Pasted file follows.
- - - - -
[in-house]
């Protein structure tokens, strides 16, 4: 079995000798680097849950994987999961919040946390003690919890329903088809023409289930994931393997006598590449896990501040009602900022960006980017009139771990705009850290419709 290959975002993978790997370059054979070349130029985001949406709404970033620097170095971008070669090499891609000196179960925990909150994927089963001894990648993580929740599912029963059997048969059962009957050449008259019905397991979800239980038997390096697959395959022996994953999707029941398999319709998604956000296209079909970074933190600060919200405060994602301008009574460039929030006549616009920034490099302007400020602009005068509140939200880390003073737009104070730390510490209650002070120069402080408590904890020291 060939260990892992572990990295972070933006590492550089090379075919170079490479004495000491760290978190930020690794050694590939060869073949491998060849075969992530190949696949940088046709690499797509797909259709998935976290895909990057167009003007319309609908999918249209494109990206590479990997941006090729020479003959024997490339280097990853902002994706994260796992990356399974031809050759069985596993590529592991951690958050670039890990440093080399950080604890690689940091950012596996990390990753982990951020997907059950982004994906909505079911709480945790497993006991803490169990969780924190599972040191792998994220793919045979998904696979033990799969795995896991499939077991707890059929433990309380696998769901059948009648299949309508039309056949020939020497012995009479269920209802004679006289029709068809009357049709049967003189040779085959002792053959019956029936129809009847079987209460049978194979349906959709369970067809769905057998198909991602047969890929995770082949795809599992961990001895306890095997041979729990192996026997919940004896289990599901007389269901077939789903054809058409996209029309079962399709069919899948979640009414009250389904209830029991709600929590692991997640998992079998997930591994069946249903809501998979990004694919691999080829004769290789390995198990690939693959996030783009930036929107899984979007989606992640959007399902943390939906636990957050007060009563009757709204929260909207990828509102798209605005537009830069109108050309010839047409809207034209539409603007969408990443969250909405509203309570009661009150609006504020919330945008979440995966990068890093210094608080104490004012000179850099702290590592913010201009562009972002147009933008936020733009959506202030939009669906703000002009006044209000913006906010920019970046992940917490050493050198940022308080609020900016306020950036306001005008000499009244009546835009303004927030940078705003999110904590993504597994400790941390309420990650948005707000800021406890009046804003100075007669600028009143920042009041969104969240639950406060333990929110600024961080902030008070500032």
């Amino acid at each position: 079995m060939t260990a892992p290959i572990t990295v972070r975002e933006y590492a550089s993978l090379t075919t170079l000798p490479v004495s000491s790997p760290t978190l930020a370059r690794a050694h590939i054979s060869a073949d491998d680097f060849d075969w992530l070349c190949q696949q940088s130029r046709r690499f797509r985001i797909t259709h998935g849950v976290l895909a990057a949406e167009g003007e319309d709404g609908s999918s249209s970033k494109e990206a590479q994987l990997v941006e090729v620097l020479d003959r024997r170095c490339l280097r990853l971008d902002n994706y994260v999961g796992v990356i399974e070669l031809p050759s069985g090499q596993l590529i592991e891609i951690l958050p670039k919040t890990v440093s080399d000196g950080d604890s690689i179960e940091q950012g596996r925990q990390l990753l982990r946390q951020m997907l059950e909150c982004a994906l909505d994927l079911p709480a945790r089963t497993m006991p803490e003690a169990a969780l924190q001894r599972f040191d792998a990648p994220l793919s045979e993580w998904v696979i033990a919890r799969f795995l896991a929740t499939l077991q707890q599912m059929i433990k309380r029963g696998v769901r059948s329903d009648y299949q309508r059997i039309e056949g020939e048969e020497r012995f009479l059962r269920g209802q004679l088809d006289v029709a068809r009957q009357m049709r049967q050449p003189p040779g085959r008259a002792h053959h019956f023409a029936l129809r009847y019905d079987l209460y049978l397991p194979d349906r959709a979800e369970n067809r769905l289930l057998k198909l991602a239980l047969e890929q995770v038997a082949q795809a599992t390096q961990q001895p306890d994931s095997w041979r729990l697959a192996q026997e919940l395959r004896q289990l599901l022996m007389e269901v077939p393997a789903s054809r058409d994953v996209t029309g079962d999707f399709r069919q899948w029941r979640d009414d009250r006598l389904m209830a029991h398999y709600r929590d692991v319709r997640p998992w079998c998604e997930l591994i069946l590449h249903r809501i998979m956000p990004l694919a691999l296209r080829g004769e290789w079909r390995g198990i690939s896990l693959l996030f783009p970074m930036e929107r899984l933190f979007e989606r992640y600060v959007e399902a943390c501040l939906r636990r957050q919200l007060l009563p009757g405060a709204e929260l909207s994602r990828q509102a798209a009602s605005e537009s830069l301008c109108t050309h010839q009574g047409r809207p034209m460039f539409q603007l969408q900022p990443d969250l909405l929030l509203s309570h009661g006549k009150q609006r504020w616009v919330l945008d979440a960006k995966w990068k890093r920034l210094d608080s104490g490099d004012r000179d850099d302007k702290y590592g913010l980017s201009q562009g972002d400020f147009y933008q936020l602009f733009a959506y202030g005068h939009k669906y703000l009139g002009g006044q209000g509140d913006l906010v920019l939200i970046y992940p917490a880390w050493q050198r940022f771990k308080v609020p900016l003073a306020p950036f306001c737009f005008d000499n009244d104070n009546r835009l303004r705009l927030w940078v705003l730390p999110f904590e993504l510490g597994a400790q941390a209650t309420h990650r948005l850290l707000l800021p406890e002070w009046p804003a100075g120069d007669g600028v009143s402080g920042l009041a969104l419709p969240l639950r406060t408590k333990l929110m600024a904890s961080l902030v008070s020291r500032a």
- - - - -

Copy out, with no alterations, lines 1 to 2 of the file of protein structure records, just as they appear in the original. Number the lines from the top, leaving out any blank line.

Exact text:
[in-house]
């Protein structure tokens, strides 16, 4: 079995000798680097849950994987999961919040946390003690919890329903088809023409289930994931393997006598590449896990501040009602900022960006980017009139771990705009850290419709 290959975002993978790997370059054979070349130029985001949406709404970033620097170095971008070669090499891609000196179960925990909150994927089963001894990648993580929740599912029963059997048969059962009957050449008259019905397991979800239980038997390096697959395959022996994953999707029941398999319709998604956000296209079909970074933190600060919200405060994602301008009574460039929030006549616009920034490099302007400020602009005068509140939200880390003073737009104070730390510490209650002070120069402080408590904890020291 060939260990892992572990990295972070933006590492550089090379075919170079490479004495000491760290978190930020690794050694590939060869073949491998060849075969992530190949696949940088046709690499797509797909259709998935976290895909990057167009003007319309609908999918249209494109990206590479990997941006090729020479003959024997490339280097990853902002994706994260796992990356399974031809050759069985596993590529592991951690958050670039890990440093080399950080604890690689940091950012596996990390990753982990951020997907059950982004994906909505079911709480945790497993006991803490169990969780924190599972040191792998994220793919045979998904696979033990799969795995896991499939077991707890059929433990309380696998769901059948009648299949309508039309056949020939020497012995009479269920209802004679006289029709068809009357049709049967003189040779085959002792053959019956029936129809009847079987209460049978194979349906959709369970067809769905057998198909991602047969890929995770082949795809599992961990001895306890095997041979729990192996026997919940004896289990599901007389269901077939789903054809058409996209029309079962399709069919899948979640009414009250389904209830029991709600929590692991997640998992079998997930591994069946249903809501998979990004694919691999080829004769290789390995198990690939693959996030783009930036929107899984979007989606992640959007399902943390939906636990957050007060009563009757709204929260909207990828509102798209605005537009830069109108050309010839047409809207034209539409603007969408990443969250909405509203309570009661009150609006504020919330945008979440995966990068890093210094608080104490004012000179850099702290590592913010201009562009972002147009933008936020733009959506202030939009669906703000002009006044209000913006906010920019970046992940917490050493050198940022308080609020900016306020950036306001005008000499009244009546835009303004927030940078705003999110904590993504597994400790941390309420990650948005707000800021406890009046804003100075007669600028009143920042009041969104969240639950406060333990929110600024961080902030008070500032």